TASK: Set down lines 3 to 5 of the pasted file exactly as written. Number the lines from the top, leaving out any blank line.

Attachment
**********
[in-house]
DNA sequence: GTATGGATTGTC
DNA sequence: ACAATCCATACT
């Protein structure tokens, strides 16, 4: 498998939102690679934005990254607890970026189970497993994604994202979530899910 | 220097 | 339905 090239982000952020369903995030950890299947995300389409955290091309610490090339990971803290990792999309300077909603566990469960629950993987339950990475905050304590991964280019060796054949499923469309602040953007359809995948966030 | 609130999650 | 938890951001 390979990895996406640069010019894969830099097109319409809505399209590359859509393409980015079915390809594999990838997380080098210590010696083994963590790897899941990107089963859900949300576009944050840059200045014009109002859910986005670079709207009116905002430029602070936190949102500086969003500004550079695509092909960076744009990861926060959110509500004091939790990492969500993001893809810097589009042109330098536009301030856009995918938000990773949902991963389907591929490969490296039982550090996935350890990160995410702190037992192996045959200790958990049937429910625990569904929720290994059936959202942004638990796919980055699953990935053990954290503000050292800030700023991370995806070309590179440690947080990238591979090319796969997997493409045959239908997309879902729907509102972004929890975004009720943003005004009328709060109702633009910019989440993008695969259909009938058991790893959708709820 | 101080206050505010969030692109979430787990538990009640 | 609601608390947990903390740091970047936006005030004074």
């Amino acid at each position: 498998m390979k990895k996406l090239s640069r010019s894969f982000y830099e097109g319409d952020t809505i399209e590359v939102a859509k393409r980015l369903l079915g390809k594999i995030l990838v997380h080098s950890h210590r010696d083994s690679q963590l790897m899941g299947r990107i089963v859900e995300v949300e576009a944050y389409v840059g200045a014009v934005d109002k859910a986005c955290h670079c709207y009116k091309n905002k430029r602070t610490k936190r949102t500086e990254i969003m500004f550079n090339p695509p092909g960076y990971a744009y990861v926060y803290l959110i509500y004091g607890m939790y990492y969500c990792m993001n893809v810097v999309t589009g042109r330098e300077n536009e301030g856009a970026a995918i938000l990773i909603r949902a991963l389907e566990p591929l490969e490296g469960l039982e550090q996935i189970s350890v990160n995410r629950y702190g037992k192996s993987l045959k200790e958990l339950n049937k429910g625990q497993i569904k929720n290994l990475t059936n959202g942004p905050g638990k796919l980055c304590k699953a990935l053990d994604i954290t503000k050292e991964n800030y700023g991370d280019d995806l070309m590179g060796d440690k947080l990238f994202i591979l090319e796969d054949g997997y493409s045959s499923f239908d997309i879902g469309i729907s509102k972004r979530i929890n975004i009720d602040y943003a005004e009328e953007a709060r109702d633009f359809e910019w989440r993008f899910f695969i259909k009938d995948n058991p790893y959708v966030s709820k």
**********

DNA sequence: ACAATCCATACT
């Protein structure tokens, strides 16, 4: 498998939102690679934005990254607890970026189970497993994604994202979530899910 | 220097 | 339905 090239982000952020369903995030950890299947995300389409955290091309610490090339990971803290990792999309300077909603566990469960629950993987339950990475905050304590991964280019060796054949499923469309602040953007359809995948966030 | 609130999650 | 938890951001 390979990895996406640069010019894969830099097109319409809505399209590359859509393409980015079915390809594999990838997380080098210590010696083994963590790897899941990107089963859900949300576009944050840059200045014009109002859910986005670079709207009116905002430029602070936190949102500086969003500004550079695509092909960076744009990861926060959110509500004091939790990492969500993001893809810097589009042109330098536009301030856009995918938000990773949902991963389907591929490969490296039982550090996935350890990160995410702190037992192996045959200790958990049937429910625990569904929720290994059936959202942004638990796919980055699953990935053990954290503000050292800030700023991370995806070309590179440690947080990238591979090319796969997997493409045959239908997309879902729907509102972004929890975004009720943003005004009328709060109702633009910019989440993008695969259909009938058991790893959708709820 | 101080206050505010969030692109979430787990538990009640 | 609601608390947990903390740091970047936006005030004074």
């Amino acid at each position: 498998m390979k990895k996406l090239s640069r010019s894969f982000y830099e097109g319409d952020t809505i399209e590359v939102a859509k393409r980015l369903l079915g390809k594999i995030l990838v997380h080098s950890h210590r010696d083994s690679q963590l790897m899941g299947r990107i089963v859900e995300v949300e576009a944050y389409v840059g200045a014009v934005d109002k859910a986005c955290h670079c709207y009116k091309n905002k430029r602070t610490k936190r949102t500086e990254i969003m500004f550079n090339p695509p092909g960076y990971a744009y990861v926060y803290l959110i509500y004091g607890m939790y990492y969500c990792m993001n893809v810097v999309t589009g042109r330098e300077n536009e301030g856009a970026a995918i938000l990773i909603r949902a991963l389907e566990p591929l490969e490296g469960l039982e550090q996935i189970s350890v990160n995410r629950y702190g037992k192996s993987l045959k200790e958990l339950n049937k429910g625990q497993i569904k929720n290994l990475t059936n959202g942004p905050g638990k796919l980055c304590k699953a990935l053990d994604i954290t503000k050292e991964n800030y700023g991370d280019d995806l070309m590179g060796d440690k947080l990238f994202i591979l090319e796969d054949g997997y493409s045959s499923f239908d997309i879902g469309i729907s509102k972004r979530i929890n975004i009720d602040y943003a005004e009328e953007a709060r109702d633009f359809e910019w989440r993008f899910f695969i259909k009938d995948n058991p790893y959708v966030s709820k």